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Updated: February 24, 2020 Town Profile: Avon

Developer eyes second project attempt on fiercely guarded Avon golf course land

HBJ Photo | Matt Pilon A well-organized group of local residents stands ready to combat development proposals along Avon’s Nod Road. Their next battle could be coming soon.

NIMBYism runs rampant in some Connecticut communities, but a well-organized Avon citizen group with deeper-than-average pockets has taken the “not-in-my-backyard” approach to a new level and notched several recent victories.

However, the biggest test yet may be ahead for the activist organization, called Save Nod Road, whose opposition helped block a major single-family housing development and more recently, a senior-living facility along the bucolic two-lane road for which the group is named.

Simsbury developer Anthony Giorgio, whose plans to build 95 upscale single-family homes on a portion of Blue Fox Run golf course were dashed by stiff local opposition and a zone-change denial last September, says he’s plotting a comeback.

Giorgio, managing director of The Keystone Companies LLC, told HBJ he is negotiating the purchase of 52 acres from Blue Fox Run, a deal he hopes to close by April.

The course, which would likely shrink from 27 to 18 holes if the deal goes through, would use the proceeds to make improvements, according to Giorgio, who said he hasn’t yet settled on his next development proposal for the land.

He’s keeping his options close to the vest for now. However, he’s not planning another large-scale, single-family home development.

“Obviously we can’t go down that path again,” Giorgio said. “I’m not going to go into that quagmire.”

Another option Giorgio was considering until recently was a retirement community. However, another developer’s plan to build age-restricted, 55-plus condos just down the road from the golf course also faced local resistance.

Nebraska-based developer Cameron General Contractors recently floated the age-restricted housing plan but ultimately abandoned the site, following a cool reception from some planning board members who felt the project would be too dense. A preliminary project meeting last fall was also attended by dozens of Save Nod Road members, signaling a difficult fight ahead for the project, said David Richman, a Save Nod Road board member.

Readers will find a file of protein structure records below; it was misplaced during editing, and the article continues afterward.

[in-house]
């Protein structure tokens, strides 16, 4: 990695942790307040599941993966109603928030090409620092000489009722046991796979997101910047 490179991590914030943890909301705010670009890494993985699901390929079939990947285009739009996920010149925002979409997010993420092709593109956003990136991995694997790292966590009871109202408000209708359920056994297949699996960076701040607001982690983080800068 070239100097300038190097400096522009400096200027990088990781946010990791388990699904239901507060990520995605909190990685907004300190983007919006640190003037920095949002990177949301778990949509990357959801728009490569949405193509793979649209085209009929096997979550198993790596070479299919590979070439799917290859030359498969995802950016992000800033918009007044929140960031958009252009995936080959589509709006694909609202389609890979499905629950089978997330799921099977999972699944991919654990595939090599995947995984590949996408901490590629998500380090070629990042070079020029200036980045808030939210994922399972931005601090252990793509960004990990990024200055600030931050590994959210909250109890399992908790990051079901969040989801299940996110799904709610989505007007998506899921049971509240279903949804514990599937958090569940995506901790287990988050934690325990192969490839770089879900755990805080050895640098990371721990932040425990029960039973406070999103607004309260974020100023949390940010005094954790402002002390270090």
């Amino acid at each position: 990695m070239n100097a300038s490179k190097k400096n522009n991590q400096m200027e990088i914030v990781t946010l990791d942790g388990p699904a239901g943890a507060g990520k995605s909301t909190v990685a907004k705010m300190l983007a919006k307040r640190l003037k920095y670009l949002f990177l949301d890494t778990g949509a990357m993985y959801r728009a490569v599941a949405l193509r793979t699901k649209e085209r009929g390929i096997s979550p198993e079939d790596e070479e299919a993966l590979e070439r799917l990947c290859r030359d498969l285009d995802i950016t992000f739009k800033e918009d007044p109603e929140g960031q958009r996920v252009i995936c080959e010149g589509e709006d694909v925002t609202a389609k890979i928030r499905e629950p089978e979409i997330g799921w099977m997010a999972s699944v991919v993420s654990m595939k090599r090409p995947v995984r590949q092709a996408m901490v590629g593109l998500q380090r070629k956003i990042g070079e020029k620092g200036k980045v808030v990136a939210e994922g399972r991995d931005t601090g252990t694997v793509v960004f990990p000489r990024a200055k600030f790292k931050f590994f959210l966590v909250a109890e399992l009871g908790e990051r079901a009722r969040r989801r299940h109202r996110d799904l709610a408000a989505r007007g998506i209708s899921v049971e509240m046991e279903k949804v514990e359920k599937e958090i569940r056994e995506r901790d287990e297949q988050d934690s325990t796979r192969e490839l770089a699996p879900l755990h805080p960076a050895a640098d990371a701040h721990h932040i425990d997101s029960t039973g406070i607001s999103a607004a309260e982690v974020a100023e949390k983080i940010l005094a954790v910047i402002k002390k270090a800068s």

“There was so much opposition [Cameron General Contractors] heard from the board that they decided ‘we’re not going to do it,’ ” Richman recounted.

A Cameron official confirmed the firm is pursuing other sites in town for its 55-plus development, but declined to comment on its reasoning for shelving the Nod Road location.

Giorgio is a longtime developer whose resume includes the $40-million Dorset Crossing mixed-use project in Avon, Stonebridge Estate luxury condos in West Hartford, and manufacturing and bioscience facilities in Pennsylvania, Florida and elsewhere.

He said Save Nod Road members are likely to oppose whatever he ultimately pitches, but he also isn’t willing to give up on his hopes for Blue Fox Run.

”We do believe that it’s a very good piece of developable property and we’ve invested a lot of money in it already,” he said. “I think there’s always an opportunity to do something. It’s a question of how it’s packaged and how it’s presented.”

Lisa Wilson-Foley, who owns the golf course, could not be reached for comment.

[Read more: HBJ examines developments in CT towns, cities]

Save Nod Road is a bit more official than loosely organized groups that crop up in many towns to oppose a particular project.

It won nonprofit status in 2018, and since then, Save Nod Road Preservation Inc. has raised approximately $100,000, according to president Chris Carville, who owns the Pickin’ Patch, a 353-year-old farm on Nod Road that’s among the oldest in the state.

It used some of that money to hire attorneys and other experts during the fight against Giorgio’s housing proposal, Richman said.

The nonprofit’s mission is to promote and expand permanent land preservation and responsible land management and protect wildlife in the Farmington Valley.

While Carville declined to discuss what, if any, hypothetical Nod Road developments the group may support, he said members oppose any projects on Blue Fox Run.

Another major concern the group has is traffic.

Richman, the Save Nod Road board member, moved to a condo community located just off Nod Road a few years ago.

Since then, he said he has seen traffic backups grow at both ends of the long thoroughfare, which drivers use to cut between Routes 10 and 44.

“The area as a whole cannot absorb any more traffic,” Richman said.

Even if nothing is ever built again on Nod Road, he predicts traffic will continue to increase, due to other nearby developments, such as the massive Avon Village Center mixed-use project now under construction just a few miles away down Route 44, which will be anchored by Whole Foods.

Richman, a commercial real estate investor-landlord and health insurance benefits broker by trade, said he sees no irony in his opposition to development on his street, which many would characterize as NIMBYism.

“I’m pro development,” he insisted. “It’s about smart development and it’s also about where it is.”

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